View caves where, in 1947, a Bedouin shepherd boy discovered the first manuscripts known as the Dead Sea Scrolls. They were written between the third century BCE and 68 CE, when the site was destroyed by the Romans.
Continue to the Holy City, which recently celebrated 3,000 years of history since its establishment by King David as the capital of his kingdom.
Go up the Mount of Olives, from which there's a panoramic view of the Old City of Jerusalem, basking in the sunlight.
As you descend along Palm Sunday Road, you will visit the Sanctuary of Dominus Flevit, built on the spot where Jesus wept over the foreseen destruction of Jerusalem in 70 CE.
The Hosanna Road also takes you through the Garden of Gethsemane, where Jesus spent a night in prayer after Judas' betrayal.
Enter the Old City through the arch, also known as the Lion's Gate, which marks the beginning of the Via Dolorosa.
On a walk along the Way of Sorrow, you will see notably the Church of St. Anne (a Crusaders' sanctuary from the 1130s); the Pool of Bethesda (where Jesus healed an invalid); the Antonia Fortress built by King Herod; the Ecce Homo Arch ("Behold the Man," per Herod's words); and the Lithostrotos (pavement) where Jesus was mistreated by Roman soldiers.
Set out on a stroll through the Old Jerusalem district known as the Christian Quarter.
Visit Jerusalem's most sacred Christian sanctuary, which stands on the hill believed to be Golgotha, or Calvary, site of the Crucifixion. Within the church, a chapel known as the Edicule was built over the tomb traditionally regarded as the Tomb of Jesus, site of the Resurrection.
A well-known market (souk) lines King David Street, where souvenir seekers can find something to please every taste.
Proceed to the hill known both as the Western Hill and as Mt. Zion. It rises south of Jerusalem's Old City, near the city walls. Although the biblical Mt. Zion, with the remains of the City of David, lies to the east, the modern Mt. Zion also bears sacred sites.
Visit the most important room in Christendom, also called the Cenacle. It's traditionally regarded as the site where the Last Supper was held and where the Holy Spirit descended upon the Apostles - an event that marked the birth of the Christian Church.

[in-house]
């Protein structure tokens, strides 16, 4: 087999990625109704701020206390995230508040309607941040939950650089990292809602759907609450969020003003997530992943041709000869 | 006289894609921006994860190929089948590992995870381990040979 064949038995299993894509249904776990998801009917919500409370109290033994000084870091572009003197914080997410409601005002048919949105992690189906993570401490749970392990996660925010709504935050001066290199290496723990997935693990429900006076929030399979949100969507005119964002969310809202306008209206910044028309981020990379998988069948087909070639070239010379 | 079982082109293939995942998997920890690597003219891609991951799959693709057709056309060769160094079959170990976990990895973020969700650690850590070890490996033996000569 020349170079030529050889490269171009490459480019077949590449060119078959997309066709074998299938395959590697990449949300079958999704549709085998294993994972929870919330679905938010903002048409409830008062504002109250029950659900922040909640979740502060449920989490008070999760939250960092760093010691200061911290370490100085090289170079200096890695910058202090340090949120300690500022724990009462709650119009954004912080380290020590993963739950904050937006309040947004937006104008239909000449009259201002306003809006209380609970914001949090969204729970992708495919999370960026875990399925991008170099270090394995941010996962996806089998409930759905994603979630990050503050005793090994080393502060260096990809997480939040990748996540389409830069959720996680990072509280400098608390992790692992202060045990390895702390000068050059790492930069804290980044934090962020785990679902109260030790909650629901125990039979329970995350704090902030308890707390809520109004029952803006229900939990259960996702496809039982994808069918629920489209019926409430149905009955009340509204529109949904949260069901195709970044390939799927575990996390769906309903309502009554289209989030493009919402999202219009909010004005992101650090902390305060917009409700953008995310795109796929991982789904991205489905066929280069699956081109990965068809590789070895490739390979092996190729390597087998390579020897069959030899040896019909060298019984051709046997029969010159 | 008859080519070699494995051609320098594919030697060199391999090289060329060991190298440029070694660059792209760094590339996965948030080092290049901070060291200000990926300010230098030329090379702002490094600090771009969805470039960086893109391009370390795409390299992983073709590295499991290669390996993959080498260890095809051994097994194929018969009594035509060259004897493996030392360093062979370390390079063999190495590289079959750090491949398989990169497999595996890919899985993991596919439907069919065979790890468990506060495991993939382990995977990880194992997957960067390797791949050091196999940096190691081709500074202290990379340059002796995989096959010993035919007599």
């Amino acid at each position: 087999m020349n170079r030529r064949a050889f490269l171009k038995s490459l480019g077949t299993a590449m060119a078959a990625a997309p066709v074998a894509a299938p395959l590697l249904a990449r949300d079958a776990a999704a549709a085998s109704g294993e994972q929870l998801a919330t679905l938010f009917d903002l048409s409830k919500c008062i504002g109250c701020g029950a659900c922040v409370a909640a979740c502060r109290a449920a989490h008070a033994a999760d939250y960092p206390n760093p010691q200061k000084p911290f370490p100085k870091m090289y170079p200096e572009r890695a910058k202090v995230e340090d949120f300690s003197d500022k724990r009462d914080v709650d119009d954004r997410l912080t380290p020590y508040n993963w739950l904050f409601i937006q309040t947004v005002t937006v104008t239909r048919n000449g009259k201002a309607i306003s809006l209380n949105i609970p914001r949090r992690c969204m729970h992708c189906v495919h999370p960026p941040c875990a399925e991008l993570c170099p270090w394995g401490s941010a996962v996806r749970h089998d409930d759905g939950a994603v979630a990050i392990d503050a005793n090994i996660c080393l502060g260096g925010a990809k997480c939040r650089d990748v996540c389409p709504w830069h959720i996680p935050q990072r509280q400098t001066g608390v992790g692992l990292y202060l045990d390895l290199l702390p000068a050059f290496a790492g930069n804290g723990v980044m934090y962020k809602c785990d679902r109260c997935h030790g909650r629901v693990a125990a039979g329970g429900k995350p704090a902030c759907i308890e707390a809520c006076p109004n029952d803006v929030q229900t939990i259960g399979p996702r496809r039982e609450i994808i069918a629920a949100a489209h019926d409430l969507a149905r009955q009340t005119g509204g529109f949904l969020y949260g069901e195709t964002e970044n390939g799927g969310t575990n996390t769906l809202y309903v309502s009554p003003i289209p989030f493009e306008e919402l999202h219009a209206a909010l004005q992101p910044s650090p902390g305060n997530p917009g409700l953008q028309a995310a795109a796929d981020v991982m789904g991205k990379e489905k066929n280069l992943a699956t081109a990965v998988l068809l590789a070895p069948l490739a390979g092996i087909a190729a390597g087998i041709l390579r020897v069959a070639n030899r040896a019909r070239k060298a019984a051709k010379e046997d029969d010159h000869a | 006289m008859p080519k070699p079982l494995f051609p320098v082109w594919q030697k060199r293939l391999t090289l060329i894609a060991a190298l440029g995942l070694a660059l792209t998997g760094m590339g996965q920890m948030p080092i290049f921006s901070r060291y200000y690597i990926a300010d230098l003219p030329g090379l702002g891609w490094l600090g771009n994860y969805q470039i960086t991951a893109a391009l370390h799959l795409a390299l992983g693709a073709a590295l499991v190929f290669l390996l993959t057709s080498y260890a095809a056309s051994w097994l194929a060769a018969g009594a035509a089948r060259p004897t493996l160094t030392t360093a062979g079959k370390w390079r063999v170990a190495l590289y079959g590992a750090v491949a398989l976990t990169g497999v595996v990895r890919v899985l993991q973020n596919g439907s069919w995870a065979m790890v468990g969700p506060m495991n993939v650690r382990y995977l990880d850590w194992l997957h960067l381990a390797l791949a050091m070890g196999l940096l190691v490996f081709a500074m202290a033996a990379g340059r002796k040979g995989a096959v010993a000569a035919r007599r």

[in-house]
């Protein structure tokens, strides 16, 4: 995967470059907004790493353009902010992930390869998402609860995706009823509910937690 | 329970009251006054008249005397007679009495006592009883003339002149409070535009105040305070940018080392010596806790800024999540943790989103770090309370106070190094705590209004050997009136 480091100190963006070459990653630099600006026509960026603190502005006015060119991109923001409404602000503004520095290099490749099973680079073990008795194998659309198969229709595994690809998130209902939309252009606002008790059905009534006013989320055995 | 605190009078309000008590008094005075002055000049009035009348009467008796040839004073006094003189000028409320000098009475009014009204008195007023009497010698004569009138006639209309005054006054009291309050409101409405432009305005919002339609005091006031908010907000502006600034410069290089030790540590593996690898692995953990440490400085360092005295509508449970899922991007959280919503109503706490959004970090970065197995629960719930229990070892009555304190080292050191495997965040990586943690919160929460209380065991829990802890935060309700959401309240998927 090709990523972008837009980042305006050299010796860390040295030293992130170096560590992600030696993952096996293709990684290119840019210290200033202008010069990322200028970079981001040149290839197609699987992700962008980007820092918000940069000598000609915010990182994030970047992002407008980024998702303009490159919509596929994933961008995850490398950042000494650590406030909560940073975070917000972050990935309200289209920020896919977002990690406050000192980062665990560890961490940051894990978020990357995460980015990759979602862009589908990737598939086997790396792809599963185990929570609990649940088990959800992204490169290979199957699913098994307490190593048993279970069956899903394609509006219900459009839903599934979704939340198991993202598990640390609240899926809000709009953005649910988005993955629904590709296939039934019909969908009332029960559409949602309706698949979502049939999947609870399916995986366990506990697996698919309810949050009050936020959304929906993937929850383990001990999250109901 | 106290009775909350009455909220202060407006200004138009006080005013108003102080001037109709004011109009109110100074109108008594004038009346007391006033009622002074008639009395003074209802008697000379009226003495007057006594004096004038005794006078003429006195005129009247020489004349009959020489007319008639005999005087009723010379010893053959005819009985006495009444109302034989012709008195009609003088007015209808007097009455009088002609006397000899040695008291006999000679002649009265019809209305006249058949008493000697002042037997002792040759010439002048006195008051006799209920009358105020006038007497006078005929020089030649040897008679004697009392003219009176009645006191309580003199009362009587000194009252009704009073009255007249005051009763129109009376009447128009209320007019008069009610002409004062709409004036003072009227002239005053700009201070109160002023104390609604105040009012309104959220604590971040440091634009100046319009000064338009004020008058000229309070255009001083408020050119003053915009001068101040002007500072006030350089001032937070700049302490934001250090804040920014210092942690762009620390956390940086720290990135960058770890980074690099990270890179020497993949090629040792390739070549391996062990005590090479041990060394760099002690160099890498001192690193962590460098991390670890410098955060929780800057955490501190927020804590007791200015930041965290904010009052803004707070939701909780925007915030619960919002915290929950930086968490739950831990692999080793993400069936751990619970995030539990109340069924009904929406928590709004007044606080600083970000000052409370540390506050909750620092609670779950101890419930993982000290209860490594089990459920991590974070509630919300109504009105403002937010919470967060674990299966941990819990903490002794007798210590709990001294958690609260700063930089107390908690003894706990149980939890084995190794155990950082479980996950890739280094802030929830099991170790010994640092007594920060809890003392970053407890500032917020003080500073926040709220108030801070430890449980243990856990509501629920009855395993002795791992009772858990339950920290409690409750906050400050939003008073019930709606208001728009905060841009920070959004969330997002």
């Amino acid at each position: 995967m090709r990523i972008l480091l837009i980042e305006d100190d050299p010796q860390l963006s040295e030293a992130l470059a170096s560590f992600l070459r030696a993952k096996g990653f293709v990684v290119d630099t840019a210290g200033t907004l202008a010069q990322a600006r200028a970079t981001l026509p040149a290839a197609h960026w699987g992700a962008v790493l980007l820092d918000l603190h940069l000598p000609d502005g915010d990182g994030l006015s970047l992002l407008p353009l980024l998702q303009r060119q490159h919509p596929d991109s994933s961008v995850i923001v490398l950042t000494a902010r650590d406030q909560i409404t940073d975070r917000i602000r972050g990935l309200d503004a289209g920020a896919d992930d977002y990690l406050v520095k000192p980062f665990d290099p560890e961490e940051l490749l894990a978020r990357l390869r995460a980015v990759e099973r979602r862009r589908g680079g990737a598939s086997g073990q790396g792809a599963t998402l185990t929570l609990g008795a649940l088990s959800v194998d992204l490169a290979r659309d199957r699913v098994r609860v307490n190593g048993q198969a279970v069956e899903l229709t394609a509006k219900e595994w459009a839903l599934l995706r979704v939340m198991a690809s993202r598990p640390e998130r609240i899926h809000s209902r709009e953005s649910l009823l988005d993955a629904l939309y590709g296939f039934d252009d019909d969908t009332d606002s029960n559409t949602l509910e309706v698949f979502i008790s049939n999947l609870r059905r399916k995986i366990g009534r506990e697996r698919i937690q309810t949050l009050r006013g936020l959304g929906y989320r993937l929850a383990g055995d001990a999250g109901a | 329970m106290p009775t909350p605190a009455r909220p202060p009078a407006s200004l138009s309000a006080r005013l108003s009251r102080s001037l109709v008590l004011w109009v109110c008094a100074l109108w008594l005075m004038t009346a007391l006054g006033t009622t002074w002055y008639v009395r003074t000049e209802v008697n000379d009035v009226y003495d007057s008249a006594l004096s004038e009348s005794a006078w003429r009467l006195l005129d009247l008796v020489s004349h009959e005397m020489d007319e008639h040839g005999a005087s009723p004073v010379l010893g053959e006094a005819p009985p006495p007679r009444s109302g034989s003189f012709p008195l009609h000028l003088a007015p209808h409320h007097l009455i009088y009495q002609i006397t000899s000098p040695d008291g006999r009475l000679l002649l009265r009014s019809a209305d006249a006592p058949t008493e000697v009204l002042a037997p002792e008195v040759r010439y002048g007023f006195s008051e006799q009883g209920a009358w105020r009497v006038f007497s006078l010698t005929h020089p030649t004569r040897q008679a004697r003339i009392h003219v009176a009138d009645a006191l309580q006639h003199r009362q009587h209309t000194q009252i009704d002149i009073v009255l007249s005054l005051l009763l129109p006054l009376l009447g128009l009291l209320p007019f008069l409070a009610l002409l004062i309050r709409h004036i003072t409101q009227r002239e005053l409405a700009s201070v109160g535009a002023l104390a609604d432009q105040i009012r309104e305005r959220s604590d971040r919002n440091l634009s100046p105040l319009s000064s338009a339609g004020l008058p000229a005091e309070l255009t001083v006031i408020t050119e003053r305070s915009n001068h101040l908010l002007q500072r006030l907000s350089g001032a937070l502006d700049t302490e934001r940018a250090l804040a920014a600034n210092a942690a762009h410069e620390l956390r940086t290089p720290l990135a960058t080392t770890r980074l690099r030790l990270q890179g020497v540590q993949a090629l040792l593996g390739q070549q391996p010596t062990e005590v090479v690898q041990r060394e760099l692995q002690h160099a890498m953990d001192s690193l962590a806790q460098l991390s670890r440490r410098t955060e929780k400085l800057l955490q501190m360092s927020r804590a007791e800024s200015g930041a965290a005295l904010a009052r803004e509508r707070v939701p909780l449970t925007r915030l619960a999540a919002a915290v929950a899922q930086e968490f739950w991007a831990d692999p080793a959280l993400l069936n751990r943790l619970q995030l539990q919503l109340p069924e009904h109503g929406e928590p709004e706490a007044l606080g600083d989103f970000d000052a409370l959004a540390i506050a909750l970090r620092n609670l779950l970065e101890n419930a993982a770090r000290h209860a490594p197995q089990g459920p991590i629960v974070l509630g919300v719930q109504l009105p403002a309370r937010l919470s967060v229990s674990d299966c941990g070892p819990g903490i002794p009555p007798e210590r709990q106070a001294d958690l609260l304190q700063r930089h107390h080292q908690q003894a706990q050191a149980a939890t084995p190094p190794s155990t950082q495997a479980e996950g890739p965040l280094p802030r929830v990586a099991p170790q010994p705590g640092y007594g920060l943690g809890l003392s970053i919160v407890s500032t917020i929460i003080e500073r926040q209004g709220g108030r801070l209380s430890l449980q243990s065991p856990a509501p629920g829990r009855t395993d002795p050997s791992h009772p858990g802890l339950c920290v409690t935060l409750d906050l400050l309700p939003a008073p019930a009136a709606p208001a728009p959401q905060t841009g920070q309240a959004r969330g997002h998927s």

Below the Upper Room, you will view the traditional site of King David's Tomb, which is a place of pilgrimage for Jews, Christians and Muslims.
Plan this unscheduled day with your tour escort.
You may want to walk along ancient lanes in the footsteps of the prophets, and deepen your understanding of this unique, centuries-old Holy City. There are enough religious and historical sites to fill several trips to Jerusalem.
Travel to the Judean desert's natural fortress of Masada, which has been described as a site of majestic beauty and as one of the greatest symbols of the ancient kingdom of Israel.
Ride up to the Herodian fortress built on top of an isolated rocky promontory. There, in 74 CE, 960 Jewish rebels withstood three months of siege by 15,000 Roman soldiers, and in the end chose death over surrender.
Your walk back down the hill twill take you along the path known as the Roman Ramp.
See the excavated ruins of palaces and baths, of an ancient synagogue and of as a chapel built by Byzantine monks.
Continue to the lowest place on earth.
Wade in Yam Hamelach (the Sea of Salt), where water evaporates faster than it can be replenished by the River Jordan. It's salty, so you'll float easily! And you may reap health benefits as both water and mud are hailed for their healing properties. This sea isn't really dead: despite the elevated salt level, minute forms of life are sustained by freshwater springs on the seafloor.
Today, discover the fertile valley of Elah where, for centuries, shepherds have watched over their flocks, and farmers have grown crops and tended vineyards, as they do to this day.
In this valley, as the Bible tells us, a young shepherd slew an invincible giant. Not far away, the Israelite warrior Shimshon was betrayed by a beautiful Philistine woman, who cut off his hair, source of his strength.
The afternoon is unscheduled.
Seek the advice of your tour escort.
Consider a visit to the Israel Museum to view its best-known exhibits: the Shrine of the Book (Dead Sea Scrolls) and the famous Model of the City of Jerusalem during the Second Temple Period.
Most good things must come to an end. In a few days you have traversed thousands of years, seen the holiest of sites in the land that fostered the world's three monotheistic faiths, and walked alongside members of diverse groups who all belong to the People of the Book. You'll arrive home later today, eager to share your discoveries with family and friends.